Note: We are having more issues with pictures so we will update this post later with pictures we took during the day.
Starting off the day with a delicious French breakfast at the hotel, some of the group got a head start by taking a walk with our professor to the local university while others caught up on some sleep. We all met together though to walk to the Wellington Quarry, which is connected to many other quarries by tunnels made by New Zealanders to advance closer to the German line. The tunneling was done using pick axes instead of explosives so as not to alert the enemy to where they were. In preparation for the Battle of Arras soldiers stayed in these various quarries for eight days. After receiving our audio devices and helmets for safety we descended twenty meters in a lift to get to the Wellington Quarry.
There were various videos throughout the tour that went along with our audio guides telling us about the preparation for the Battle of the Arras, the soldiers lives inside the quarry, and the battle itself. While walking through the quarry we saw where they had painted on the walls to guide themselves through the tunnels, the original objects they had used there (including pickaxes, bunk beds, and bottles), and the drawings/inscriptions/carvings they had done on the walls. Once we got to the top they also showed us a very moving film about the advance, the issues, and the consequence to the soldiers of this unsuitably planned attack. Intially this attack was intended to be a distraction so that French troops could come up from the south to surround the Germans, but they never came through, and while the British Commonwealth succeeded in making a great advance they rested for a day, allowing new German forces to come up to the front and halt the advance. Some of our group discussed later that they thought it was more for people to learn about the attack in general than for a group like ourselves who have been studying the war for a decent amount of time. Overall it was still quite a memorable experience and it was moving to hear about the soldiers and what they had to go through during the war again. After Professor Leubner had dragged away the last person from the exhibit upstairs (me) we headed back to city for lunch.
The next item on the itinerary was a bus ride to Thiepval to see the memorial there and to explore the various cemeteries in the surrounding area. The Battle of the Somme occurred in this area on the 1st of July, 1916 and it is regarded as the bloodiest battle of World War One and ”the worst day in British military history.” Before the battle began there was a continual artillery bombardment for six days, intended to cut the enemy wire and demolish the German lines. Unfortunately, when the bombardment stopped and the inexperienced soldiers of Kitchner’s army finally came out of the trenches most were mowed down by German machine gunners, who were able to survive the bombardment by hiding in their deep trenches. Overall the British soldiers had 60,000 casualties (taken prisoner, injured, or killed) out of the 100,000 who had first attacked while the Germans only suffered about a tenth of this loss.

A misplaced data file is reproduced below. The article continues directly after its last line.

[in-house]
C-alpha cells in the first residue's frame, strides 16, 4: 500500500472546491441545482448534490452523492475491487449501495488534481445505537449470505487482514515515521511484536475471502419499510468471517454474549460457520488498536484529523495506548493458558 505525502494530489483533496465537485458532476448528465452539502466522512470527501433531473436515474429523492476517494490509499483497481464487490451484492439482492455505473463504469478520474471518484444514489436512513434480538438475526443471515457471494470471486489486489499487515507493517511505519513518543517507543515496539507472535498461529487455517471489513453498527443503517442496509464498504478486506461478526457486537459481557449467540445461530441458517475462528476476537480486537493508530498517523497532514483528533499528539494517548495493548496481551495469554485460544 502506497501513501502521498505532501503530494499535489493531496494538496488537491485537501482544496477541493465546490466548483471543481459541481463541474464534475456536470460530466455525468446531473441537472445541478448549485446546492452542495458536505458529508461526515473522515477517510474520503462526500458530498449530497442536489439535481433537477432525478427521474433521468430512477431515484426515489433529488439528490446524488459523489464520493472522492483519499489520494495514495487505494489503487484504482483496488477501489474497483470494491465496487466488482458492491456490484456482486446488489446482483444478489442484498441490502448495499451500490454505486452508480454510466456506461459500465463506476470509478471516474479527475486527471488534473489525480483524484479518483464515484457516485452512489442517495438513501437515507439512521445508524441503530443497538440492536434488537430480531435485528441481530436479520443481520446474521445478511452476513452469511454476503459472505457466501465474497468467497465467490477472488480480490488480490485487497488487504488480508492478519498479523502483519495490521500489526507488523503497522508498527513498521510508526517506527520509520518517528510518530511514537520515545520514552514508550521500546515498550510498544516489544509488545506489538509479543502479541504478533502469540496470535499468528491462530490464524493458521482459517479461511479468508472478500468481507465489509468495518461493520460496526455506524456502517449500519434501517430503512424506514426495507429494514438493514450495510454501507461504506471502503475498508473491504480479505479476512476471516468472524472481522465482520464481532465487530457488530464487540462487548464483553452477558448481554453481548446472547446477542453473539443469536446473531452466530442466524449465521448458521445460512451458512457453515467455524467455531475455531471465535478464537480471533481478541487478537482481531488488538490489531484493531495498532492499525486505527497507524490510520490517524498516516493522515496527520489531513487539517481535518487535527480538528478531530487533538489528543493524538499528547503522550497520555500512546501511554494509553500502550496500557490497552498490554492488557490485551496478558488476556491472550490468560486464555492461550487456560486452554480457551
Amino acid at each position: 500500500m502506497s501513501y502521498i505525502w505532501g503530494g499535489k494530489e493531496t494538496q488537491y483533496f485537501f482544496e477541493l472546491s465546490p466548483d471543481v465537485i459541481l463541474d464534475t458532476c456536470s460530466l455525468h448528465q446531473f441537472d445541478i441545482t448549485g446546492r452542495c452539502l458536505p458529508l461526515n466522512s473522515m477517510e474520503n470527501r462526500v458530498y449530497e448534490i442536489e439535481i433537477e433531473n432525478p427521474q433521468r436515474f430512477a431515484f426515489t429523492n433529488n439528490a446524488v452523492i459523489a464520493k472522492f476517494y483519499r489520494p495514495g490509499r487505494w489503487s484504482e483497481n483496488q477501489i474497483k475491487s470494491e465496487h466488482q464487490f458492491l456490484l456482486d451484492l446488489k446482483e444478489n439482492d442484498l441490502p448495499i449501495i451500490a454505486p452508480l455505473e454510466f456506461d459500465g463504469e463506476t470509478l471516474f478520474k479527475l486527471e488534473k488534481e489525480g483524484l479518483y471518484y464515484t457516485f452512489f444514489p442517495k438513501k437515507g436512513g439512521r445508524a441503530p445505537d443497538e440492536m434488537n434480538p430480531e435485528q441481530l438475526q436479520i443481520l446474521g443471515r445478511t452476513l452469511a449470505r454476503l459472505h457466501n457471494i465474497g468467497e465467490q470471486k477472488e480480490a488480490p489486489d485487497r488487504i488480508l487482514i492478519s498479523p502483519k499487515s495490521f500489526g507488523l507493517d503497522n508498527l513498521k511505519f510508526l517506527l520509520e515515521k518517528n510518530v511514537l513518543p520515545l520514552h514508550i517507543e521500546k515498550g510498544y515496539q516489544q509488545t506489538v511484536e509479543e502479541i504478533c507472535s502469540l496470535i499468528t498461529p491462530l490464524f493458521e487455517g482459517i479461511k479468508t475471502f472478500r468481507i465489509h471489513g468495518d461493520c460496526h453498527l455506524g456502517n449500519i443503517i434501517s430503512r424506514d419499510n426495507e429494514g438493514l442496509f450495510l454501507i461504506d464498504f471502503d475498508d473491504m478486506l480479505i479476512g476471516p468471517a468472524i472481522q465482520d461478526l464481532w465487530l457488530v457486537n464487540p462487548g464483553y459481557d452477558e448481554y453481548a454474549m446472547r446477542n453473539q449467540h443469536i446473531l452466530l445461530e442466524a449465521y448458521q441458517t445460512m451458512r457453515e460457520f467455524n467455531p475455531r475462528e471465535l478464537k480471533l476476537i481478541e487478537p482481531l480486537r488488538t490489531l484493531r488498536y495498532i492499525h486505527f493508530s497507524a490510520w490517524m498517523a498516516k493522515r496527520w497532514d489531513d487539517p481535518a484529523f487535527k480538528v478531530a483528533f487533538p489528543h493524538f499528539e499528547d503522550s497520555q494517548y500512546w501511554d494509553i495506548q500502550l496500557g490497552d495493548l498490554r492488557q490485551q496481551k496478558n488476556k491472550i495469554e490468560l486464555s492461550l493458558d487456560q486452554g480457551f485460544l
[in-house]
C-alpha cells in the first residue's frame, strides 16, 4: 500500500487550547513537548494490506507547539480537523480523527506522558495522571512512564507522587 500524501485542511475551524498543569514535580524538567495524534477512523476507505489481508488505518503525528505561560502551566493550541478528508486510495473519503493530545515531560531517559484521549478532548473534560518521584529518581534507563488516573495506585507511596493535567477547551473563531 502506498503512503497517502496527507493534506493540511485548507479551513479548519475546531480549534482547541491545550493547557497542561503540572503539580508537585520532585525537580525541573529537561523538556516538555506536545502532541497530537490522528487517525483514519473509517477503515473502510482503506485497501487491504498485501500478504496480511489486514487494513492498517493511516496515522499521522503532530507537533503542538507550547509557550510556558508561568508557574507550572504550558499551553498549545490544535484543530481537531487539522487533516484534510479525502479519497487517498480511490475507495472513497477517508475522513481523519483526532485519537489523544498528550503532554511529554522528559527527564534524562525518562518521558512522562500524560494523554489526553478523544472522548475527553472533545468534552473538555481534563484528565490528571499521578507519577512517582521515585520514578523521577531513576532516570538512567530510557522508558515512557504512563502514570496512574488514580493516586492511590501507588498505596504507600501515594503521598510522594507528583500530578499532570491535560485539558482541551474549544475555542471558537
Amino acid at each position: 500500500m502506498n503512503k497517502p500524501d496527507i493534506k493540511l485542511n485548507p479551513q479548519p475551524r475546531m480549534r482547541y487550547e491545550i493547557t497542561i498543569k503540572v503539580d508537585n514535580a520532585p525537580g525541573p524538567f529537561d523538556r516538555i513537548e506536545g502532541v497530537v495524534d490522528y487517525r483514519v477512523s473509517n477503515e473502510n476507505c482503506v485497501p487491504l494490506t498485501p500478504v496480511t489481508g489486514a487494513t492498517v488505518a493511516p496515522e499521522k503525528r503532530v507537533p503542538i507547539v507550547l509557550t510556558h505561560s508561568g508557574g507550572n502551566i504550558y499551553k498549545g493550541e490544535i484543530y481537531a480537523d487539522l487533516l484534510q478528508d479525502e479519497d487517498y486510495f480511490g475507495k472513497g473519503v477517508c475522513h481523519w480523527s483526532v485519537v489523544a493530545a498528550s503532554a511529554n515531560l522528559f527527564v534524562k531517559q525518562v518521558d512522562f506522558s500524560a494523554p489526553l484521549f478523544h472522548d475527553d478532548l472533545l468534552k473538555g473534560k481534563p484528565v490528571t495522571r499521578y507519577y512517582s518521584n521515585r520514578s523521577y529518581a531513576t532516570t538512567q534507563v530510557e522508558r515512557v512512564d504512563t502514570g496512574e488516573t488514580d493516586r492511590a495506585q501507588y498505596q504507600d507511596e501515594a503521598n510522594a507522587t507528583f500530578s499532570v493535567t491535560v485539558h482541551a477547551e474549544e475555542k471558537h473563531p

Many of us started out by visiting The Thiepval Memorial, which commemorates “The Missing of the Somme” (the declared missing in the Somme between July 1915 and March 1918); over 72,205 men whose bodies were never found or could not be identified. Behind the memorial was a cemetery where British and French soldiers were buried by each other to memorialize their eternal comradeship. Often the grave stones were marked with “Inconnu” (Unknown) and “Known Unto God” for those who could not be identified.There was also a visitor’s center nearby that held more information about the battle and the stories of almost 11, 908 soldiers whose names are carved on the memorial.
While some students mostly hung around there a few went to further explore the other cemeteries and a site down the road. Farthest up the road was the Ulster Tower, a replica of Helen’s Tower from the Clandenboye Estate in Ireland built in 1921 to serve as a memorial to the soldiers of the Ulster Battalions who fought there on during the Battle of the Somme. Unfortunately, it is closed on Mondays but we were able to enter the memorial to the Orange Order who fought there as well. The “Orangemen” were part of a fraternity that still exists today and had quite a few men in the 36th Ulster Battilion. We also visited the Connaght Cemetary and Mill Road Cemetary, cemeteries given by the French to serve as resting places for the soldiers of the British Commonwealth. While inspiring some melancholic emotions it was necessary for us to visit these locations in our journey of Remembrance. The phrase “Lest We Forget” was scattered throughout today and I think it is something that we must remind ourselves of even through those dark moments in our travels. I will leave it at that. Thanks for reading.